Glass bowls or vases full of brightly decorated pine cones are easy and fun to create.  Roll the cones in glue, and then in coloured glitter flakes – the glitter will stick to the glue along the edges of the cone, giving the cone a frosty look. Spray paint the cones gold, silver or a metallic shade that compliments your own holiday décor. Or spray paint the cone white. When it dries, roll it in glue and then glitter, giving the cone a snowy look. Place metallic beads between the open scales of the cone, holding them in place with a spot of hot glue. Add sprigs of berries or greens for added colour and place the decorated cones in a variety of glass containers for an interesting table arrangement or centerpiece.

Brighten up your houseplants for Christmas. If your houseplants are already in decorative containers, add bows or ribbon to the plant for a festive look. Cover simple pots with bright Christmas wrap, foil or fabric to dress them up for the holidays. Taller, sturdier houseplants or small trees are strong enough to hold a small string of lights or small ornaments.

Use old garden tools to decorate the gardeners Christmas tree. Collect old hand tools from garage sales and thrift stores, and spray paint them with colours that compliment your own holiday décor and will stand out against the dark green foliage of the tree. Tie velvet bows around the handles and hang on the heavy branches of the tree or place them on branches within the foliage. Decorate small watering cans with holly sprigs and greens, and add ribbon, raffia, berries and holly sprouts to small clay pots to hang from the tree. Finish the gardener’s tree off with seed packets carefully saved from summer planting, or new ones – attached a loop of velvet ribbon and hang throughout the tree.

When creating your outside arrangement, consider using a potted tree that can be planted in the garden when the warm weather returns. Fill the tree with bright lights, and enjoy it right through the winter season.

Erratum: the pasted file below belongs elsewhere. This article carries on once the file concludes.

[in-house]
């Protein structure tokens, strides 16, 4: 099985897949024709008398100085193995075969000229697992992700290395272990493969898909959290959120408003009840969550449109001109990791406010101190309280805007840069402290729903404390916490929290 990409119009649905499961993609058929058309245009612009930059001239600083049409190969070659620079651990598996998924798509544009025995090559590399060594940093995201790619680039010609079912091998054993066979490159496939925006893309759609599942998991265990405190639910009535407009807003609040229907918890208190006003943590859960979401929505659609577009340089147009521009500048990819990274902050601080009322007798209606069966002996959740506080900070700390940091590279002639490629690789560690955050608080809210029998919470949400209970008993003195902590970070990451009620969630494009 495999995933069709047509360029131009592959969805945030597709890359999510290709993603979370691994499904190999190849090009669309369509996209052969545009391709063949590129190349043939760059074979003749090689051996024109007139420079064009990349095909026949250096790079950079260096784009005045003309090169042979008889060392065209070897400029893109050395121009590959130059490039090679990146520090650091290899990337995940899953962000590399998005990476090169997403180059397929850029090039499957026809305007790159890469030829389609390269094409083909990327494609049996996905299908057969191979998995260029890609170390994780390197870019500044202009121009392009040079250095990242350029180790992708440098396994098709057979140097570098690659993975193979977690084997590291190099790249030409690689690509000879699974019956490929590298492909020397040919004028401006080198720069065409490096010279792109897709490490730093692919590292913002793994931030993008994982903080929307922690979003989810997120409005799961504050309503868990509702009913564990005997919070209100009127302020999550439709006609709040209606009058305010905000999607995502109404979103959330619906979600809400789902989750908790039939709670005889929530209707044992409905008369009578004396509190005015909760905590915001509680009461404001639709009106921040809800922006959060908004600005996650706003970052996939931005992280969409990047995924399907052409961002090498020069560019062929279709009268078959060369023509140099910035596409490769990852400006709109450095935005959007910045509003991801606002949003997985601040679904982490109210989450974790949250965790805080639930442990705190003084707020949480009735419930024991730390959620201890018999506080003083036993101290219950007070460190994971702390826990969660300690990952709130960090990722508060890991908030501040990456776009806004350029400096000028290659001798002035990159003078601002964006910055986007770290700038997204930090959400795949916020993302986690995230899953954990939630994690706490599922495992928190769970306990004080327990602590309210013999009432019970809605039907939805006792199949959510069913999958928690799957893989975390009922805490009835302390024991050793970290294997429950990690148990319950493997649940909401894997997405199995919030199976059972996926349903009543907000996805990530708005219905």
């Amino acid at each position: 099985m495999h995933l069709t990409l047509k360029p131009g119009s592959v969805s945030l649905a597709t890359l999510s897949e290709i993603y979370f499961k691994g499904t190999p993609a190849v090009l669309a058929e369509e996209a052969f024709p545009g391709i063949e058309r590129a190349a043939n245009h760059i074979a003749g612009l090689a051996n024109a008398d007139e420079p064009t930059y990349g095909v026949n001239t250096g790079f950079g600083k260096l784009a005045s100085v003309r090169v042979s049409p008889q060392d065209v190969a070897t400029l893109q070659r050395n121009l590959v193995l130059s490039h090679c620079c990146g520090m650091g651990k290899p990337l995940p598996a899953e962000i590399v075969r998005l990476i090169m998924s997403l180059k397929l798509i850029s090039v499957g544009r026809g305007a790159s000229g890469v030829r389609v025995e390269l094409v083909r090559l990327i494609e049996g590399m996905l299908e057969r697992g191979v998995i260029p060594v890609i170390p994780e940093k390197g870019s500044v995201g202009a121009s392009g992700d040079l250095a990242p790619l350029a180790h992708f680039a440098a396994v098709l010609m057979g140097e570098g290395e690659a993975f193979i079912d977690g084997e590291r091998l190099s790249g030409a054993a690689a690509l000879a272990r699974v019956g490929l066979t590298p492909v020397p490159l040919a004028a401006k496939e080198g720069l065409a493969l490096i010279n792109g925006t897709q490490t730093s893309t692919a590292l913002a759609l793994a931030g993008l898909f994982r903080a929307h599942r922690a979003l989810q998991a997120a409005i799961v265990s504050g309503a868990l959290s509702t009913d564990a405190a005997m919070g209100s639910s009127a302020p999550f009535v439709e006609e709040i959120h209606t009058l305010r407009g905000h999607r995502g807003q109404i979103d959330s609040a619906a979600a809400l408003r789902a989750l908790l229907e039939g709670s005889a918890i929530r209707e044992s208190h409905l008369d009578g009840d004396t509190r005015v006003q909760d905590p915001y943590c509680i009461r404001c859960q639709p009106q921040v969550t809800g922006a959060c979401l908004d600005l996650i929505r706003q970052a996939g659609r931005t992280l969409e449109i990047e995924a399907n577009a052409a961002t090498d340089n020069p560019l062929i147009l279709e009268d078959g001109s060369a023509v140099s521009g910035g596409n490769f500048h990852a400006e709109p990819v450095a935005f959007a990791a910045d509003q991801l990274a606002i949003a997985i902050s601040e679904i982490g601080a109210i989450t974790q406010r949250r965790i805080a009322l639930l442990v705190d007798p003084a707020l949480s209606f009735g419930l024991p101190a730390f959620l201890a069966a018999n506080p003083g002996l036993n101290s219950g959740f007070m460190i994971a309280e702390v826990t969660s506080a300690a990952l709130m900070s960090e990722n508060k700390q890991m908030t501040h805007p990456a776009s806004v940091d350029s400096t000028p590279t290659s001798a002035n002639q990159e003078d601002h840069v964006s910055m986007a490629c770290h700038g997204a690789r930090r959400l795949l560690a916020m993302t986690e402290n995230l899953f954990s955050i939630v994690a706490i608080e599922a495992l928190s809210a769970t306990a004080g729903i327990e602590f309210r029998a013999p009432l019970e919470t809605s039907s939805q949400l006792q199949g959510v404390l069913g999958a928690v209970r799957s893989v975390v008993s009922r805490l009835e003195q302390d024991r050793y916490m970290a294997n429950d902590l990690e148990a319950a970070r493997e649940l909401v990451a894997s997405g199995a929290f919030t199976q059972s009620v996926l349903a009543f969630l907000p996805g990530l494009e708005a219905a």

Happy Holiday Decorating!





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Outdoor Decorating

I just had to share this stunning and easy to create outdoor arrangement that my friend Joyce made. Two of these beautiful planters greet visitors as they make their way to the coordinating front door. And while these planters are great for the holiday season, they will keep your entryway bright and colorful until the early spring bulbs appear once again.

Here’s how she does it – “Cut about a dozen evergreen branches (cedar & pine) and red dogwood branches to 3-4′ lengths (if you don’t have these growing in your garden, they are available to purchase most places). Note: if you trim your dogwood early, the new growth will be bright red and long enough to use, older growth is darker red. Arrange the evergreen on the bottom (with the cut ends hidden in the centre), then push the dogwood branches into the ground as a backdrop. Add 6″ red and silver Christmas ornaments and tack 2 balls in each planter with tent pegs. Include some frosted pine cones, a couple of sprigs of silver branches, and a large red mesh bow.”

Use your imagination. With the wide range of decorations and colors available today this could be created in practically any color scheme.

Happy Decorating!